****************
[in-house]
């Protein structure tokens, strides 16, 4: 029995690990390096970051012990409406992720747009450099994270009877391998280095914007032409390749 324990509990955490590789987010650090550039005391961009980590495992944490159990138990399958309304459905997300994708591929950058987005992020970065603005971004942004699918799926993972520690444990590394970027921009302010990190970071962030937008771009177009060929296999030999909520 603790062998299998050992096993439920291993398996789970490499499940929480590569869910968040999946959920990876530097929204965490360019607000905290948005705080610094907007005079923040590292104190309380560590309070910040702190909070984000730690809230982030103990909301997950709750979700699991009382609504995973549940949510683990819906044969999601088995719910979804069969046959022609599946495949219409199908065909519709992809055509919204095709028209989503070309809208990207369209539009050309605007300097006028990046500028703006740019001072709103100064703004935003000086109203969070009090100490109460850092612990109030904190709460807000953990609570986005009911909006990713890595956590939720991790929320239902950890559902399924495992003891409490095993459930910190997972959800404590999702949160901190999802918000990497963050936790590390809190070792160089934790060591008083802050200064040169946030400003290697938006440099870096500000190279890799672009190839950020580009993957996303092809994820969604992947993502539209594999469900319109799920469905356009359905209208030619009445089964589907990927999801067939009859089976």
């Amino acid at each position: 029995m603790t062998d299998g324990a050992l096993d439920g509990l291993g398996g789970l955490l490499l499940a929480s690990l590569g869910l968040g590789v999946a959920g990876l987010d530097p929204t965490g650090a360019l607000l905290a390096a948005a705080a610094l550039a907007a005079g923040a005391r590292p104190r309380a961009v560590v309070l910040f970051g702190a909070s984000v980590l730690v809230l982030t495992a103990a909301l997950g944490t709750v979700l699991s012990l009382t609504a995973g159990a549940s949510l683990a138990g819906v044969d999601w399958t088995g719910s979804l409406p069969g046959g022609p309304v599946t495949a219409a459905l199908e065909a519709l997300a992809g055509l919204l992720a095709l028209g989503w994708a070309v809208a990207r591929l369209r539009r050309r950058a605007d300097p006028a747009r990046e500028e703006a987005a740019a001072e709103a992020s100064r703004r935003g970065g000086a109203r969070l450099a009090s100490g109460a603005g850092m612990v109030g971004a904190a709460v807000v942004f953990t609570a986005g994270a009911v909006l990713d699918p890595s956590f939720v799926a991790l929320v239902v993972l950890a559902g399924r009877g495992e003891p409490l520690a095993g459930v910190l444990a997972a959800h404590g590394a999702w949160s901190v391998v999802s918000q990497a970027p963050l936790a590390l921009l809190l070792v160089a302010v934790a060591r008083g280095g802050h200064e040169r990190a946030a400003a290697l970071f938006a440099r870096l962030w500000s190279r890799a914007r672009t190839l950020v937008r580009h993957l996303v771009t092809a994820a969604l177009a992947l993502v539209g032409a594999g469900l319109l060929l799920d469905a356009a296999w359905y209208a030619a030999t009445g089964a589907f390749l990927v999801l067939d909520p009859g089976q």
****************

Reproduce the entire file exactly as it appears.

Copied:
[in-house]
């Protein structure tokens, strides 16, 4: 029995690990390096970051012990409406992720747009450099994270009877391998280095914007032409390749 324990509990955490590789987010650090550039005391961009980590495992944490159990138990399958309304459905997300994708591929950058987005992020970065603005971004942004699918799926993972520690444990590394970027921009302010990190970071962030937008771009177009060929296999030999909520 603790062998299998050992096993439920291993398996789970490499499940929480590569869910968040999946959920990876530097929204965490360019607000905290948005705080610094907007005079923040590292104190309380560590309070910040702190909070984000730690809230982030103990909301997950709750979700699991009382609504995973549940949510683990819906044969999601088995719910979804069969046959022609599946495949219409199908065909519709992809055509919204095709028209989503070309809208990207369209539009050309605007300097006028990046500028703006740019001072709103100064703004935003000086109203969070009090100490109460850092612990109030904190709460807000953990609570986005009911909006990713890595956590939720991790929320239902950890559902399924495992003891409490095993459930910190997972959800404590999702949160901190999802918000990497963050936790590390809190070792160089934790060591008083802050200064040169946030400003290697938006440099870096500000190279890799672009190839950020580009993957996303092809994820969604992947993502539209594999469900319109799920469905356009359905209208030619009445089964589907990927999801067939009859089976």
């Amino acid at each position: 029995m603790t062998d299998g324990a050992l096993d439920g509990l291993g398996g789970l955490l490499l499940a929480s690990l590569g869910l968040g590789v999946a959920g990876l987010d530097p929204t965490g650090a360019l607000l905290a390096a948005a705080a610094l550039a907007a005079g923040a005391r590292p104190r309380a961009v560590v309070l910040f970051g702190a909070s984000v980590l730690v809230l982030t495992a103990a909301l997950g944490t709750v979700l699991s012990l009382t609504a995973g159990a549940s949510l683990a138990g819906v044969d999601w399958t088995g719910s979804l409406p069969g046959g022609p309304v599946t495949a219409a459905l199908e065909a519709l997300a992809g055509l919204l992720a095709l028209g989503w994708a070309v809208a990207r591929l369209r539009r050309r950058a605007d300097p006028a747009r990046e500028e703006a987005a740019a001072e709103a992020s100064r703004r935003g970065g000086a109203r969070l450099a009090s100490g109460a603005g850092m612990v109030g971004a904190a709460v807000v942004f953990t609570a986005g994270a009911v909006l990713d699918p890595s956590f939720v799926a991790l929320v239902v993972l950890a559902g399924r009877g495992e003891p409490l520690a095993g459930v910190l444990a997972a959800h404590g590394a999702w949160s901190v391998v999802s918000q990497a970027p963050l936790a590390l921009l809190l070792v160089a302010v934790a060591r008083g280095g802050h200064e040169r990190a946030a400003a290697l970071f938006a440099r870096l962030w500000s190279r890799a914007r672009t190839l950020v937008r580009h993957l996303v771009t092809a994820a969604l177009a992947l993502v539209g032409a594999g469900l319109l060929l799920d469905a356009a296999w359905y209208a030619a030999t009445g089964a589907f390749l990927v999801l067939d909520p009859g089976q």